The aim of our research is to enhance our understanding of the molecular mechanisms underlying the behavior of complex living systems. In particular, we investigate how large and complex regulatory networks control the response of a living cell to its ever-changing environment.
The stress response to environmental events is induced by the interaction of several interwoven modules with complex dynamic behavior, acting on different time scales. To deal with this complexity we need mathematical modeling and computer-supported analysis. So far, the methods of systems biology are mostly applied to individual modules, such as particular metabolic pathways and genetic networks. But to understand the global behavior, we need an integrated description of the regulatory network. We must develop new, scalable methods for modeling and analysis of integrated networks.
We will apply our methods to the stress response system of the enterobacterium Escherichia coli, one of the best-studied organisms and a model for several pathogenic bacteria. In the project, we will develop an integrated model of the stress response system of E. coli, including key metabolic, genetic and signaling modules. We also develop methods to reduce high-dimensional nonlinear systems of equations, and to approximate them by discrete automata. Parallel model checking algorithms will be developed for verifying specific properties at the model. So we can explore the models and predict the outcome of experiments.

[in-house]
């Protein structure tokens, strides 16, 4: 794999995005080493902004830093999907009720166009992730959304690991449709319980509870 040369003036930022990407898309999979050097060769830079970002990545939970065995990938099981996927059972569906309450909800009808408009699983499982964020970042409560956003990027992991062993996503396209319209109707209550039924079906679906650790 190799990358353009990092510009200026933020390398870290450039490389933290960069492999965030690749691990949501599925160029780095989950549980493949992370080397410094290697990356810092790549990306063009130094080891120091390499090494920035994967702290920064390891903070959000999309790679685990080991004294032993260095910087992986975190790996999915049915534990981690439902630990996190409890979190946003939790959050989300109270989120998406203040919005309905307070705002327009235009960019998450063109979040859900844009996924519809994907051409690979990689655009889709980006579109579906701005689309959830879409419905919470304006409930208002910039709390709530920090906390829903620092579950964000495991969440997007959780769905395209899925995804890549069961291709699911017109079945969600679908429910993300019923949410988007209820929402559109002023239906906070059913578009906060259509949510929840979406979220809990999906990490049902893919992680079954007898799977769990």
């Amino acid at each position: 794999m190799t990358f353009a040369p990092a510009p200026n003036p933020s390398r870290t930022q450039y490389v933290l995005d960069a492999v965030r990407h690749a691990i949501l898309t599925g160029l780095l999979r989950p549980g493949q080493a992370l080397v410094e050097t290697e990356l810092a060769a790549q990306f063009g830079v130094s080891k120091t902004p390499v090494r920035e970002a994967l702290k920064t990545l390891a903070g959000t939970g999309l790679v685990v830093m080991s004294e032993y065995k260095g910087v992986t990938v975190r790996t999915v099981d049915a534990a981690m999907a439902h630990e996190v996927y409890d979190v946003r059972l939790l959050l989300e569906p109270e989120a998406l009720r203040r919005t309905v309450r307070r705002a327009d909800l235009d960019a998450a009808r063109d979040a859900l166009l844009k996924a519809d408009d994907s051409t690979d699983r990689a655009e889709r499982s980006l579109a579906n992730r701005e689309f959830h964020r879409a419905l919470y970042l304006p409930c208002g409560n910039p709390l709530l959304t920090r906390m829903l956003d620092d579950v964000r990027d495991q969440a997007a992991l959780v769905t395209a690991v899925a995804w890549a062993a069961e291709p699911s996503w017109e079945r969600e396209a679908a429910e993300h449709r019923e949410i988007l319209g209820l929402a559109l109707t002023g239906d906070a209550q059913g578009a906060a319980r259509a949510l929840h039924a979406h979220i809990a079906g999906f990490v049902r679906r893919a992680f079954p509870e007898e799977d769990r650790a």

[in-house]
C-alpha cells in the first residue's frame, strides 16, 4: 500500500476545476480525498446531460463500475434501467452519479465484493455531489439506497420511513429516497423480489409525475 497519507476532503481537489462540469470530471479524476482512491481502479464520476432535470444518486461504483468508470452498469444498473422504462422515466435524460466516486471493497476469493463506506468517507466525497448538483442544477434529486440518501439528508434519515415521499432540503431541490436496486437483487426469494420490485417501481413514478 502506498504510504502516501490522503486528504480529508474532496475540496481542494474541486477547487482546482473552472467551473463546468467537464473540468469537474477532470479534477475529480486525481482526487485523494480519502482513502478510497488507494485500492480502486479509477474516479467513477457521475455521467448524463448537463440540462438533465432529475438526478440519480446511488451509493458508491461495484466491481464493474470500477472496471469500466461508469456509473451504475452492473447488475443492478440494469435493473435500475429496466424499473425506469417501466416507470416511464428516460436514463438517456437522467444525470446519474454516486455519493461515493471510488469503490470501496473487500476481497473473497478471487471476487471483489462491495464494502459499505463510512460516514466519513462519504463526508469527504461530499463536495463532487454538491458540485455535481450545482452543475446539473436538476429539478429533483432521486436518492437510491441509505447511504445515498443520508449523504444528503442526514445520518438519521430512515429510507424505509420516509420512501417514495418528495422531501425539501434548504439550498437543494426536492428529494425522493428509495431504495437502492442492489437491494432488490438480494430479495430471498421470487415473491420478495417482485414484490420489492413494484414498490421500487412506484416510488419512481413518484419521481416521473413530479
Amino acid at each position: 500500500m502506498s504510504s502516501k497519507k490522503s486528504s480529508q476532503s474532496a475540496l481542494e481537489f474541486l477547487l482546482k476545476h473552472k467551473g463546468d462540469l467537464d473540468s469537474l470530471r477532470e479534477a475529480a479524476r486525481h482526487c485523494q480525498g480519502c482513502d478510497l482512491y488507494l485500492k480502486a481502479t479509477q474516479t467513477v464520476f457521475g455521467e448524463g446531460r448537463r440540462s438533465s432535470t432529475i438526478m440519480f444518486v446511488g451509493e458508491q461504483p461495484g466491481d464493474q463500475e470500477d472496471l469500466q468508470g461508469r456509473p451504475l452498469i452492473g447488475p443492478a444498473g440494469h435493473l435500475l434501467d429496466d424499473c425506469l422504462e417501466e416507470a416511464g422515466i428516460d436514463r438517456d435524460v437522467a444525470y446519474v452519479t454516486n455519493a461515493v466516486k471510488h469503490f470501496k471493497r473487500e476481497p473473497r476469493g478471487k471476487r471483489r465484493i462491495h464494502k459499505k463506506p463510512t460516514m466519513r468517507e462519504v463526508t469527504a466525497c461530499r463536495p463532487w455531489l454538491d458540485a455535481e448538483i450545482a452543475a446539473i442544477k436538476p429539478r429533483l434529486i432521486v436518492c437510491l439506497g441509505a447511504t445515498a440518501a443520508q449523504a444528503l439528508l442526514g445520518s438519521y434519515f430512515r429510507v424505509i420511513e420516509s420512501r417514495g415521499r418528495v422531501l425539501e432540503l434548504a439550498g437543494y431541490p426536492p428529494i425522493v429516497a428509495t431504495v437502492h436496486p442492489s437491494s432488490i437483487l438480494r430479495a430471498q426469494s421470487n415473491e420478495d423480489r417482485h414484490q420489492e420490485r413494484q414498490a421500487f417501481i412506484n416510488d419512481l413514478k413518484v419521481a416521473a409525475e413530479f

Finally, we will validate our model by experimentally testing predicted properties in our labs. Our cross-disciplinary European team of biologists, mathematicians and computer scientists will develop a coherent and generic methodology, generalizable to other complex (biological) systems. Our models will be accessible via the Silicon Cell and the International E. coli Alliance. They could improve many medical and biotechnological applications, e.g. strain improvement and rational drug design.
Fields of science
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